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What is a Memoir?. Memoir, autobiography, biography

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what is a memoir
What is a Memoir?

Memoir, autobiography, biography

  • A memoir is a special kind of autobiography, usually involving a public portion of the author’s life as it relates to a person, historic event, or thing. The text is about the personal knowledge and/or experiences of the author. There is generally a clear lesson learned by both the author and the reader.
  • In contrast, an autobiography covers the author’s entire life to the present, and is expected to include details about his or her public and private life. A biography is someone’s life story written by another person.

Examples of a memoir

  • Elie Wiesel’s Night relates true stories of fellow concentration camp sufferers during the Holocaust of WWII based on the author’s shared experiences with them. He limits our glimpses of his own ordeals, including them reluctantly as a vehicle to chronicle the others’ suffering, perhaps due to survivor’s guilt.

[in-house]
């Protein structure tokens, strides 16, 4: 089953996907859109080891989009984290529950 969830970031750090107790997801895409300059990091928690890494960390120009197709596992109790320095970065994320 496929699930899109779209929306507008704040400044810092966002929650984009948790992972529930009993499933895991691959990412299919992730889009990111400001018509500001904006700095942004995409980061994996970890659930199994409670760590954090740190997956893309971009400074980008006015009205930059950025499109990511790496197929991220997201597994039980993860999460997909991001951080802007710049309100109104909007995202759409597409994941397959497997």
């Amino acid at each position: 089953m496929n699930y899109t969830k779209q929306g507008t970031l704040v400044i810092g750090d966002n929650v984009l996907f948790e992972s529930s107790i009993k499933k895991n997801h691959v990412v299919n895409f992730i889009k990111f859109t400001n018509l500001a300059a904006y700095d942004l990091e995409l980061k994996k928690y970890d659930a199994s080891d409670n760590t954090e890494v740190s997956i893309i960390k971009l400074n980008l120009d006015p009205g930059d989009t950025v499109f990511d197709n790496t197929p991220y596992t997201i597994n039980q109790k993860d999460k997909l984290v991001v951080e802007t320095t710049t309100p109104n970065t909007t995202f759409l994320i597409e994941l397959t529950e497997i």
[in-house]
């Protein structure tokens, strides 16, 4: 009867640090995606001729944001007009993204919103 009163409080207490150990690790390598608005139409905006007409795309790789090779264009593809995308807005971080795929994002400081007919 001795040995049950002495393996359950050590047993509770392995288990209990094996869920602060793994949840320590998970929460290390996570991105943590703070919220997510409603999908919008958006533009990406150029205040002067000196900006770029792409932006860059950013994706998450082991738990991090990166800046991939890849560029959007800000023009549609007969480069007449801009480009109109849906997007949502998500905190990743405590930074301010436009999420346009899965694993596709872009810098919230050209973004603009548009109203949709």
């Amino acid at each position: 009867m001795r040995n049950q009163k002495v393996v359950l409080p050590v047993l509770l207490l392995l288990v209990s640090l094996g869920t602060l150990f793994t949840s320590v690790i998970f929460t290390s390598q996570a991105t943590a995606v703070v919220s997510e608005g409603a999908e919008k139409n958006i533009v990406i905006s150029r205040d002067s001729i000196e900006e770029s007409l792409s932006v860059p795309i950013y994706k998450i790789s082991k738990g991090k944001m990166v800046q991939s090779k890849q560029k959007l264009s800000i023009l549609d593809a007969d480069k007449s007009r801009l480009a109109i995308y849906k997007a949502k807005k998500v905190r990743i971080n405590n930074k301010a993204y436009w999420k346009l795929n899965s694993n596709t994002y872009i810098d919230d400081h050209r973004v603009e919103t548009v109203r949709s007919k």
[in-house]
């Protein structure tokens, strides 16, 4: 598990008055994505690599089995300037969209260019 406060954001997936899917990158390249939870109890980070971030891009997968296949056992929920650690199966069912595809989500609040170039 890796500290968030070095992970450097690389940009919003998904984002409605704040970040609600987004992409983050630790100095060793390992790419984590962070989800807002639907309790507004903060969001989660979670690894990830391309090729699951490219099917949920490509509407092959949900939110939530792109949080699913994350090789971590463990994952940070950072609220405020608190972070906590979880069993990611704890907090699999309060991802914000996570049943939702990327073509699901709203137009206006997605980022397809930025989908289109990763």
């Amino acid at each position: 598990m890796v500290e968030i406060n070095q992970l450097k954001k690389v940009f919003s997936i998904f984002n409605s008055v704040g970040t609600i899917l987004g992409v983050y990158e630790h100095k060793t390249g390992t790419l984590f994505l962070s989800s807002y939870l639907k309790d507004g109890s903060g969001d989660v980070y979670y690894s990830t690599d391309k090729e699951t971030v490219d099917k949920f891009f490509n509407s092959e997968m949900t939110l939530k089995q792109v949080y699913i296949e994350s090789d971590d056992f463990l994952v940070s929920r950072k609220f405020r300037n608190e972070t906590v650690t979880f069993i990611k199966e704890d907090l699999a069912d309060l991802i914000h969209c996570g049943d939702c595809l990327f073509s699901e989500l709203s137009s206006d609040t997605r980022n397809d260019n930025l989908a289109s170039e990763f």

how to write a memoir
How to write a memoir…
  • A memoir is written in first person from the author’s point of view.
  • It is narrative nonfiction written in story form like fiction. Dialogue can be included, but since few people can remember precisely every word spoken, the dialogue is not literally true; instead the author attempts to recreate it as accurately as possible.
how to write a memoir1
How to write a memoir…
  • Each memoir has a particular theme or focus
    • A memoir does not contain everything from this particular slice of the author’s life, but rather, events are selected and examined for meaning relative to the purpose of the book.
  • The author has questioned what happened and come to some kind of new understanding or lesson learned by it. The author shows us how he or she was affected by this experience, how it has profoundly changed the way he sees the world.
    • And by extension, reading the book will change the way the reader sees the world.